The Miles Davis of This Generation

By Leslie Rae Terhorst

Photography By Bo Cross

From growing up in the 9th ward of New Orleans, to touring at a young age with his uncle, to graduating from Berklee College of Music N.Y. it’s perfectly clear to see how Grammy-nominated trumpeter Christian Scott has captured all his experiences, life lessons, amazing insight, and transforms his passions into musical masterpieces of art.  With the huge success of his first two critically acclaimed albums ‘Rewind That’ and ‘Anthem’ they have brought him recognition by not only jazz lovers, but R&B, Hip Hop artists, from Mos Def to Prince.   Scott has also been sought after by the film industry, making his movie debut in a Gorge Clooney film titled ‘Leatherheads’ where he appeared and performed in the picture, to his resent endeavor in the new Ann Hathaway film ‘Rachel Getting Married’.  I think we’ve only just seen the beginning of what is will prove to exceed through generations.

As I walked through the glass doors of Anthology amazed at the sheer beauty of this place.  From the contemporary white leather bar stools and chairs, to the vast array of wines incased in floor to ceiling glass panels that covers the whole back wall of the U-shaped bar, then opens up to a 3 tiered concert venue unlike anything I’ve ever seen before, I was impressed, kudos to the designer.  Then from down the impeccably styled cement staircase come Christian Scott, and as I commented on how amazing this place is he states, “I’ve been all over the world and Anthology is by far the best place I’ve ever performed” and he meant it.  So we decided to head up to the second level over looking the entire ground level floor and stage, turned on the video camera and sat down to find out what dwells deep inside this talented soul.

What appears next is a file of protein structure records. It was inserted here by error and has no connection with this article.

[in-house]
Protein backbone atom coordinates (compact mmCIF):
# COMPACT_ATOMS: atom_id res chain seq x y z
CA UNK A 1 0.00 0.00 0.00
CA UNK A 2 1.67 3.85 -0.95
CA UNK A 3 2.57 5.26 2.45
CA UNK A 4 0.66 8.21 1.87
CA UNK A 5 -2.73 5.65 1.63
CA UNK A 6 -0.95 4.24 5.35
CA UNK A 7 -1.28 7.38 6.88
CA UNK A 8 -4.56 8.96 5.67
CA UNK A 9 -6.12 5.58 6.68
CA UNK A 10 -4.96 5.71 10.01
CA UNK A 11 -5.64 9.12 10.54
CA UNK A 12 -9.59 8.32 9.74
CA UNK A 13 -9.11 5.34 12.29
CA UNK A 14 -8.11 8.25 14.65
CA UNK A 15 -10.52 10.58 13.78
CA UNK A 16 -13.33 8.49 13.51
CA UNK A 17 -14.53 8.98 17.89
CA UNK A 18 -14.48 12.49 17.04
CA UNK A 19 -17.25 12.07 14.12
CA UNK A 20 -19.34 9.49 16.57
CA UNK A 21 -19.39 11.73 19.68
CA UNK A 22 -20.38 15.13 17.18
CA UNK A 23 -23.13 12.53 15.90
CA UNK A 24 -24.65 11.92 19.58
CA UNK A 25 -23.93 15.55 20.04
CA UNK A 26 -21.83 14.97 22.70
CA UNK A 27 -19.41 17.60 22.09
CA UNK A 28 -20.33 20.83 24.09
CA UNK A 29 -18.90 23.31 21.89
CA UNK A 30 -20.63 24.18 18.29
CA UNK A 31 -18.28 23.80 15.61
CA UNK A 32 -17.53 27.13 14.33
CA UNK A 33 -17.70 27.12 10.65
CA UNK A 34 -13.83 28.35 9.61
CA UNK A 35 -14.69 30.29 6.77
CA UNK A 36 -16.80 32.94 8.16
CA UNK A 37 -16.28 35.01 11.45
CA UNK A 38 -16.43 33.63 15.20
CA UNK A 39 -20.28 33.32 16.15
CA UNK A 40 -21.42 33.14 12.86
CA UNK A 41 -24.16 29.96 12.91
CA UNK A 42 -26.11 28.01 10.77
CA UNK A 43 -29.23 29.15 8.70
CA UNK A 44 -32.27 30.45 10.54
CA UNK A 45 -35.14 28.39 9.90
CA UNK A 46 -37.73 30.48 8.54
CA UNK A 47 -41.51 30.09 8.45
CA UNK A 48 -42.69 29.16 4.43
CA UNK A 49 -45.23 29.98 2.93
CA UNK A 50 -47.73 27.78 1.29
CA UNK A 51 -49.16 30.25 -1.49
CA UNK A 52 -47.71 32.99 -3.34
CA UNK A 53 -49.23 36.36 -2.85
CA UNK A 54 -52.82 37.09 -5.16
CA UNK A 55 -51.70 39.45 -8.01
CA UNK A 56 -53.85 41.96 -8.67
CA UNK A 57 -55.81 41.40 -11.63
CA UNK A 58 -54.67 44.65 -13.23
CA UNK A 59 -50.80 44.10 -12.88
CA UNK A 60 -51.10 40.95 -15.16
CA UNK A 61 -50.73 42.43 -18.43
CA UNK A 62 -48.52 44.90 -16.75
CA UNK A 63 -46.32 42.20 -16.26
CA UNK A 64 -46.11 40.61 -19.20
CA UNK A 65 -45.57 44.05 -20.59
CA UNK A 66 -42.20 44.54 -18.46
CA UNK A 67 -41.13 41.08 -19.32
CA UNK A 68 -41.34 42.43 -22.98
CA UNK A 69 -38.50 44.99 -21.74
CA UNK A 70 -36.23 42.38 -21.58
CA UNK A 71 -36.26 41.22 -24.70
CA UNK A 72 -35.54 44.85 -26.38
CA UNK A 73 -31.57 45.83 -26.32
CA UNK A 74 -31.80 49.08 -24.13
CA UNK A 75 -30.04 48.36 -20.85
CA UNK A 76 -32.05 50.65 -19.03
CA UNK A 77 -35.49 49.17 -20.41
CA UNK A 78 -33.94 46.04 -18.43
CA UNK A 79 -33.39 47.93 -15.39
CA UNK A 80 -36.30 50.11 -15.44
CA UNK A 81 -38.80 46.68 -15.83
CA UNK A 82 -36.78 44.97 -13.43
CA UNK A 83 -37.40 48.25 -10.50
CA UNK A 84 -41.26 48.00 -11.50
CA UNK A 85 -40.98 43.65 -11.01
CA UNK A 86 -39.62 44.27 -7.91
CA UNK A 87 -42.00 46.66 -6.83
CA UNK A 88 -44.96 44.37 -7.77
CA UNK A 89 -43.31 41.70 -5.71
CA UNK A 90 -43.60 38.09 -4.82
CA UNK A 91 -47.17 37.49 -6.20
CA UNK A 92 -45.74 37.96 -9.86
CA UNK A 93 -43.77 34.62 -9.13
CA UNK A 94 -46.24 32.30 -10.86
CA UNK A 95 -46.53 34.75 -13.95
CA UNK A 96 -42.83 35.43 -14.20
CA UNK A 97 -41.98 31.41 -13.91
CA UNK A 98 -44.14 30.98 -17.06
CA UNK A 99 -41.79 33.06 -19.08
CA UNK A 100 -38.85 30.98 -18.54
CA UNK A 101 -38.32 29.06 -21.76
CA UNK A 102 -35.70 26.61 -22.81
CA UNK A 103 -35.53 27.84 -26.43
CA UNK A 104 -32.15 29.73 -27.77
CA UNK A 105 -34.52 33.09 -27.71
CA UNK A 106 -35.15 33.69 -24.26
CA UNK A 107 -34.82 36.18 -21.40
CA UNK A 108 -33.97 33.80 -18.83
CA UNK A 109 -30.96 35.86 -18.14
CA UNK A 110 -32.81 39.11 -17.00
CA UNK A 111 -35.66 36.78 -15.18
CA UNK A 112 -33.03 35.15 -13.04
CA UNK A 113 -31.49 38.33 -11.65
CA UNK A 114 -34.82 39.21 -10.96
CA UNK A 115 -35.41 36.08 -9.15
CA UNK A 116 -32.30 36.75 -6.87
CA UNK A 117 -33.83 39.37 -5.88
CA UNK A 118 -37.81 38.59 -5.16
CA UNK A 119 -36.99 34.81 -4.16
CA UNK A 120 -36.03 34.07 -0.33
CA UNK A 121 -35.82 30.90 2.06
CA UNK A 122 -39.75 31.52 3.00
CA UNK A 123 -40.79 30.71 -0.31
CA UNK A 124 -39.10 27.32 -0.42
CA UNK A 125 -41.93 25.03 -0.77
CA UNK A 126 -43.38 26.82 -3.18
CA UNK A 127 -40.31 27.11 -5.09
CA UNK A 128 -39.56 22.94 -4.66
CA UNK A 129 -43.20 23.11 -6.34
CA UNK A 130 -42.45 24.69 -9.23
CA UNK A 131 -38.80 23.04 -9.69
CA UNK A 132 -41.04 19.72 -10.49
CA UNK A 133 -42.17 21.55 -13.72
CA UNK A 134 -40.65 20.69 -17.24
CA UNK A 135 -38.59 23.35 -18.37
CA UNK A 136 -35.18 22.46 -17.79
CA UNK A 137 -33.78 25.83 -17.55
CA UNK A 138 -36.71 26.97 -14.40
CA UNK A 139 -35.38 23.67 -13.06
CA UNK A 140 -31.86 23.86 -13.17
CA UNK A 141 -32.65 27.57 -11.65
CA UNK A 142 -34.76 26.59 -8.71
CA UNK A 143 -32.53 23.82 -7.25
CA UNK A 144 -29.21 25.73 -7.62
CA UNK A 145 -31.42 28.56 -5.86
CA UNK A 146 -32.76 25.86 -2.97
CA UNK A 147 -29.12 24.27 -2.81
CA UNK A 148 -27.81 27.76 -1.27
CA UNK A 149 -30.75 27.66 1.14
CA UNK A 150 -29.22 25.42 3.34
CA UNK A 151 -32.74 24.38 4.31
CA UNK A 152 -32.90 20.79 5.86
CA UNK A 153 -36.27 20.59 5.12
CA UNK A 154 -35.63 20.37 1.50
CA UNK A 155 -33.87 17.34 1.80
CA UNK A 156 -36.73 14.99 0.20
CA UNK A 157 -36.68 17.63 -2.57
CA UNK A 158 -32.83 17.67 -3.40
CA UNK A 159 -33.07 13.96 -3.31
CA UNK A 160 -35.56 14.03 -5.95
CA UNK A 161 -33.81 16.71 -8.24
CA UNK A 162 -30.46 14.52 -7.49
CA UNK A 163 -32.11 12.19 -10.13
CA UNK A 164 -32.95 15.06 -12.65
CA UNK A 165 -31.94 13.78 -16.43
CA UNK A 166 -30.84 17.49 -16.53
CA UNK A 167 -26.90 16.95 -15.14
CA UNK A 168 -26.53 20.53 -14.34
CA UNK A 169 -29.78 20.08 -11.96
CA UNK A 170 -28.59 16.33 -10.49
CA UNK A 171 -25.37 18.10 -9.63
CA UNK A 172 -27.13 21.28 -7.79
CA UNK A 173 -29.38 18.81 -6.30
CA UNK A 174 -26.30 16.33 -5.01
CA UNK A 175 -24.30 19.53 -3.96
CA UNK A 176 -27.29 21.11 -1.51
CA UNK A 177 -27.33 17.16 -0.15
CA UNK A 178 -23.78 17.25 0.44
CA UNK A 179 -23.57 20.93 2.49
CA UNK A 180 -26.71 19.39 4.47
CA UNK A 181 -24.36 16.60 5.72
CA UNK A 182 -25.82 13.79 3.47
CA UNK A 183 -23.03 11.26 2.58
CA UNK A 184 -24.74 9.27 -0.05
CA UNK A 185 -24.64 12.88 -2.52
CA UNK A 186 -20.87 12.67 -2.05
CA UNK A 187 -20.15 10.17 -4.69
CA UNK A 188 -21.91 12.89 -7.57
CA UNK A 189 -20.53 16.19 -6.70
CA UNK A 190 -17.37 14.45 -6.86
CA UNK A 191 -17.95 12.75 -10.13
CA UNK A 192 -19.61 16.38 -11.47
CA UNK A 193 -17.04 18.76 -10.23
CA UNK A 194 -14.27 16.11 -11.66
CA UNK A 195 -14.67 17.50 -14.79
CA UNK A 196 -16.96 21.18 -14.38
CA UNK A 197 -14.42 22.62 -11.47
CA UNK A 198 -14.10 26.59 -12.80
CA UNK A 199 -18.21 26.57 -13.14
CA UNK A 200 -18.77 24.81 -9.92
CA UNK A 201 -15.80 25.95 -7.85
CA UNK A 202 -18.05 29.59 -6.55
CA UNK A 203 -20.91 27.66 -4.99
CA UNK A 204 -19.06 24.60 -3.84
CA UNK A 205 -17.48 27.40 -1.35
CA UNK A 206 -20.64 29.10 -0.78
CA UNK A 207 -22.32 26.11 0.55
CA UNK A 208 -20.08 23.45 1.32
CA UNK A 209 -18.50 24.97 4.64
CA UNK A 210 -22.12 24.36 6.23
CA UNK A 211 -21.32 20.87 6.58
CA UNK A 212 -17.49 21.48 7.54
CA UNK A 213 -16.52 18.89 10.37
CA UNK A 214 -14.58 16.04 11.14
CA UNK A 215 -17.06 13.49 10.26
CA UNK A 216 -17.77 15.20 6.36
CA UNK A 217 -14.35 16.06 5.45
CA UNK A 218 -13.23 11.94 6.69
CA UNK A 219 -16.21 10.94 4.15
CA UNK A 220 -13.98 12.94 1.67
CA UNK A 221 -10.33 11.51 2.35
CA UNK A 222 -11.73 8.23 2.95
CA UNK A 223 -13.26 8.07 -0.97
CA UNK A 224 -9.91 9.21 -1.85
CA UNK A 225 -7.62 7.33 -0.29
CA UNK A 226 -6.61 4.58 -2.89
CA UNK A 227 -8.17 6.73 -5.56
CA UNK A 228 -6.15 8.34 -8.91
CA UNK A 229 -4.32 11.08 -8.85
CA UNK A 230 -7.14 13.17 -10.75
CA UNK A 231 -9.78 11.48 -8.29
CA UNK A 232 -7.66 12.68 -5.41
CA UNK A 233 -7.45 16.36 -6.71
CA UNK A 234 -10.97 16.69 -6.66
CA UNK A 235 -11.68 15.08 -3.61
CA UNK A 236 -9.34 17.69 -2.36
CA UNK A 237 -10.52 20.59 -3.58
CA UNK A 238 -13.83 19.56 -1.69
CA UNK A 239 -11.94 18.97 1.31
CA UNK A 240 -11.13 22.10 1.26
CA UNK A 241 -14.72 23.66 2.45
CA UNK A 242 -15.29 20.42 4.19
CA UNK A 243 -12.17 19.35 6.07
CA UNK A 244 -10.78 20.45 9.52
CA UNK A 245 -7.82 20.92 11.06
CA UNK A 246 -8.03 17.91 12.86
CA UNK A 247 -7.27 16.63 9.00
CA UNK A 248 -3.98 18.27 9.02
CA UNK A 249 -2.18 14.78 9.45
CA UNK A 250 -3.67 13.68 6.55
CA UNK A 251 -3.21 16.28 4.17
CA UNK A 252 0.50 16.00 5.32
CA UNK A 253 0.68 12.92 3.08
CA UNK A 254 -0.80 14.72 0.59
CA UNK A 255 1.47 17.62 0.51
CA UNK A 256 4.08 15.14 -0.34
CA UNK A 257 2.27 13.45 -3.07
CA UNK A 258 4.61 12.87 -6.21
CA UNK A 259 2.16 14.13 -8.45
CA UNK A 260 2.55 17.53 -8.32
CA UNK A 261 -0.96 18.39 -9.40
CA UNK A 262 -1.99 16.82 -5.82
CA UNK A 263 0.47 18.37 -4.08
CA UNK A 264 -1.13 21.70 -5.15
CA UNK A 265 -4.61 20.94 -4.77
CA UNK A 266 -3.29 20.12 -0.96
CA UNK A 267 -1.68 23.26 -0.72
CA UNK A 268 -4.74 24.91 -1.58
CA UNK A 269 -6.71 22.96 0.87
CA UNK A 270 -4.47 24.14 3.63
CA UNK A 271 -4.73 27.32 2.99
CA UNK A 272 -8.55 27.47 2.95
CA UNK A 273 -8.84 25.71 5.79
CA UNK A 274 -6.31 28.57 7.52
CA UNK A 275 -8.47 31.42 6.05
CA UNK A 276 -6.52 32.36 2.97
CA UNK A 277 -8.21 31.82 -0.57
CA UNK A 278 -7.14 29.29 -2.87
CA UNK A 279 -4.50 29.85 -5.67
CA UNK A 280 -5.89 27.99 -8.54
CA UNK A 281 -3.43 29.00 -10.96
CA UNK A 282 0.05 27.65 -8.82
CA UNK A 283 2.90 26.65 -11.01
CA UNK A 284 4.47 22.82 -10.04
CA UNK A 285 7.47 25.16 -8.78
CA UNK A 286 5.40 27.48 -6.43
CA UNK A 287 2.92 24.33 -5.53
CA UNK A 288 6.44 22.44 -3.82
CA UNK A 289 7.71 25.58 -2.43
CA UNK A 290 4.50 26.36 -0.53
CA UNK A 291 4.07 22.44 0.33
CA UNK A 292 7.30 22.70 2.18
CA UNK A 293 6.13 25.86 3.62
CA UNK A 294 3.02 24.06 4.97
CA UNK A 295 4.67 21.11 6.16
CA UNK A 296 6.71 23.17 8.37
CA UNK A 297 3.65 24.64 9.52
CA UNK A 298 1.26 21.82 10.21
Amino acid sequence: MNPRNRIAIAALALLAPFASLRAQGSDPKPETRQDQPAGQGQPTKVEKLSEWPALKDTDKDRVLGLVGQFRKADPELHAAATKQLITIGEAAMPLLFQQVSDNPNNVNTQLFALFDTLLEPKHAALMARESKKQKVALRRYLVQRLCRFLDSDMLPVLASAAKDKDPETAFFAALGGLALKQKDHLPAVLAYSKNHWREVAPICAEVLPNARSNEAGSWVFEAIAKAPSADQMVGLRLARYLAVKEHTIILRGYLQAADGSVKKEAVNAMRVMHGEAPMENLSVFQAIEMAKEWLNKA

RIS: What influenced you, what got you started playing the Trumpet?


C.Scott:  I actually started playing the trumpet because of really Miles Davis.    When I was a kid my parents would put on Dizzy Gillespie records and Charlie Parker, then one day they put on Miles Davis and I realized I wanted to play something similar to that.  My uncle is a very famous jazz musician; his name is Donald Harrison, Jr.  He actually played with Miles in the early 80’s so I’ve had a little help trying to refine my efforts.


RIS:  You’ve been touring with your uncle for quite some time now, what has he brought to you, what has he taught you?